Go to the Globe and Mail homepage

Jump to main navigationJump to main content

(Getty Images)
(Getty Images)

Sleep deprivation is a national epidemic. And it's killing us Add to ...

Get some sleep. That’s the urgent advice the newly refreshed science of slumber has for North Americans.

Never mind the majority who got less than the recommended eight hours of sleep last night. In April, yet another air-traffic controller – the fifth in as many months – was suspended for falling asleep on the job, leaving a plane circling Reno, Nev., for 16 minutes with no one in the control tower to talk to.

More related to this story

A more alert tin-pusher on duty in neighbouring California eventually talked down the pilot – who, unlike several infamous colleagues last year, was awake. A British pilots-union survey recently discovered that 20 per cent of pilots pass out on the job.

We live under the enduring spell of The Warrior Who Does Not Sleep, believing that many accomplished people survive on no more than 4.5 hours of “core sleep” a night. It’s a myth.

Many heroic non-sleepers used pills (John F. Kennedy was a walking pharmacy and once fell asleep interviewing a prospective secretary of agriculture) or were inveterate nappers (Napoleon, Ronald Reagan, Bill Clinton and even Winston Churchill, who used sleeping tablets and survived his famous midnight meetings by climbing into bed for an hour every single afternoon).

And as David Dinges, chief of the division of sleep and chronobiology at the University of Pennsylvania School of Medicine, points out: “There are lots of other heroic, high-achieving figures – Einstein, Albert Schweitzer – who got their sleep.”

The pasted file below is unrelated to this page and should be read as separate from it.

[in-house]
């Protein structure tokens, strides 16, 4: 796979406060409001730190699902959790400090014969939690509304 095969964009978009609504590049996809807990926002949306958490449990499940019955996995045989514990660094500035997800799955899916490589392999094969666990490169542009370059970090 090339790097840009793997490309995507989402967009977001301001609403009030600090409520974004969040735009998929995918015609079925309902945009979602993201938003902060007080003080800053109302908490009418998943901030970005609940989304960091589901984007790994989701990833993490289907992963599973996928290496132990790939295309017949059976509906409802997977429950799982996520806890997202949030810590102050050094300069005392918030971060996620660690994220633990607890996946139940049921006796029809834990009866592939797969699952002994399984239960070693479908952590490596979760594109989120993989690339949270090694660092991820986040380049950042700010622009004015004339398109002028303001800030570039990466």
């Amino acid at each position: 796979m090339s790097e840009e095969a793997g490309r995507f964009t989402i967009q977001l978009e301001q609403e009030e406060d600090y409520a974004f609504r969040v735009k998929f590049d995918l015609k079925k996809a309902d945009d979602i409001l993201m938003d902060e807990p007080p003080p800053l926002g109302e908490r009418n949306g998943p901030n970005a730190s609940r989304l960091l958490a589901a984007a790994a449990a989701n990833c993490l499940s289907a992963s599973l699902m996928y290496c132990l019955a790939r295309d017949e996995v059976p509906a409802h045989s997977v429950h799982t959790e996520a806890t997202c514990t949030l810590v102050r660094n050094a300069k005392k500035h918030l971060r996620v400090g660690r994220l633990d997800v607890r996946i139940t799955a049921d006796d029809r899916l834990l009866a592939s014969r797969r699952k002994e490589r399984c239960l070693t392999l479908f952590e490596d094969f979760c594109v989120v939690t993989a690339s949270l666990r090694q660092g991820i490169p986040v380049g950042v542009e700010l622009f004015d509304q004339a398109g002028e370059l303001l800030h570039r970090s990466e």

But we want to believe we’re big kids who don’t need to go to bed.

Our stubborn refusal is making the world a measurably more dangerous place. Sleep scientists make few exceptions – most of us need 7½ hours in bed, and preferably eight, to be fully capable. Top performers (such as violinists) often need more than eight, plus an afternoon nap.

Human sleep is regulated by a circadian clock located in a tiny, cone-shaped but essential intersection of cells in the hypothalamus called the suprachiasmatic nucleus. It is in turn fed by ganglion cells in the retina, which take their cues from light and dark cycles – that is, the rising and setting sun, the main determinant of when we want to wake up and when we want to sleep.

The farther we stray from that simple schedule, the more we pay.

In a 2007 study, U.S. Army researchers found that two sleepless nights impaired the prefrontal cortex’s ability to integrate cognitive and emotional processes, which in turn interfered with the ability to make moral judgments. Sleeplessness, in other words, makes the mind one-dimensional, which is why it was used at Abu Ghraib. Sleep deprivation as a torture dates at least as far back as medieval Italy, when Ippolito Marsili invented the so-called alarm clock: The victim could avoid anal penetration if he stayed awake. (If you work in a modern corporation, this may sound familiar.) We need one hour of sleep for every two we stay alert.

Because sleep is when the body and especially the brain regenerate and repair themselves, sleeplessness has been identified as a factor in an endless list of afflictions, including hypertension, heart disease, diabetes, obesity, memory loss, bipolar disorder, reduced immunity, mood swings, impaired carbohydrate metabolism and increased heart-rate variability. Not to mention depression and substance abuse and the impairment of memory, self-expression and the ability to read emotions in others. Oh, and a hundred thousand motor-vehicle accidents a year